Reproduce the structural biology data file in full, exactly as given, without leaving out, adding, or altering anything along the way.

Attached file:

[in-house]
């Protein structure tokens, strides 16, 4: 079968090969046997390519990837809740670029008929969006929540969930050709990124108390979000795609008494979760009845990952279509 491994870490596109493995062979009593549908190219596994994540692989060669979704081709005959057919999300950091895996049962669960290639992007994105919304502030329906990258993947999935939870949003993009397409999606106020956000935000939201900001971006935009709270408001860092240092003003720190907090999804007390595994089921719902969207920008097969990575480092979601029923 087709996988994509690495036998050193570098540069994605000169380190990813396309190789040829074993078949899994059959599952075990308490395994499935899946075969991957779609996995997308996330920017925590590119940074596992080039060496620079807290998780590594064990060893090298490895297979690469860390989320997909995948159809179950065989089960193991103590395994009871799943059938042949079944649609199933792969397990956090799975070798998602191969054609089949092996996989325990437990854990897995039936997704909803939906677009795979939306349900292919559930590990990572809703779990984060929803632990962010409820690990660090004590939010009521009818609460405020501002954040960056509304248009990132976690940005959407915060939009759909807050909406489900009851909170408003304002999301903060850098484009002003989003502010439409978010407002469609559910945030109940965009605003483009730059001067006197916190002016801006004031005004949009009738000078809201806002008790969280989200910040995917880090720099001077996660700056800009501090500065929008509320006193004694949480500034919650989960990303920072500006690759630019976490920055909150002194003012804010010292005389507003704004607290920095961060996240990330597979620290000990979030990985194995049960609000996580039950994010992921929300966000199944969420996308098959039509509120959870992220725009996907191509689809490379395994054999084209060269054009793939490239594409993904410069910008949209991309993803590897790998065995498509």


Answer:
[in-house]
């Protein structure tokens, strides 16, 4: 079968090969046997390519990837809740670029008929969006929540969930050709990124108390979000795609008494979760009845990952279509 491994870490596109493995062979009593549908190219596994994540692989060669979704081709005959057919999300950091895996049962669960290639992007994105919304502030329906990258993947999935939870949003993009397409999606106020956000935000939201900001971006935009709270408001860092240092003003720190907090999804007390595994089921719902969207920008097969990575480092979601029923 087709996988994509690495036998050193570098540069994605000169380190990813396309190789040829074993078949899994059959599952075990308490395994499935899946075969991957779609996995997308996330920017925590590119940074596992080039060496620079807290998780590594064990060893090298490895297979690469860390989320997909995948159809179950065989089960193991103590395994009871799943059938042949079944649609199933792969397990956090799975070798998602191969054609089949092996996989325990437990854990897995039936997704909803939906677009795979939306349900292919559930590990990572809703779990984060929803632990962010409820690990660090004590939010009521009818609460405020501002954040960056509304248009990132976690940005959407915060939009759909807050909406489900009851909170408003304002999301903060850098484009002003989003502010439409978010407002469609559910945030109940965009605003483009730059001067006197916190002016801006004031005004949009009738000078809201806002008790969280989200910040995917880090720099001077996660700056800009501090500065929008509320006193004694949480500034919650989960990303920072500006690759630019976490920055909150002194003012804010010292005389507003704004607290920095961060996240990330597979620290000990979030990985194995049960609000996580039950994010992921929300966000199944969420996308098959039509509120959870992220725009996907191509689809490379395994054999084209060269054009793939490239594409993904410069910008949209991309993803590897790998065995498509």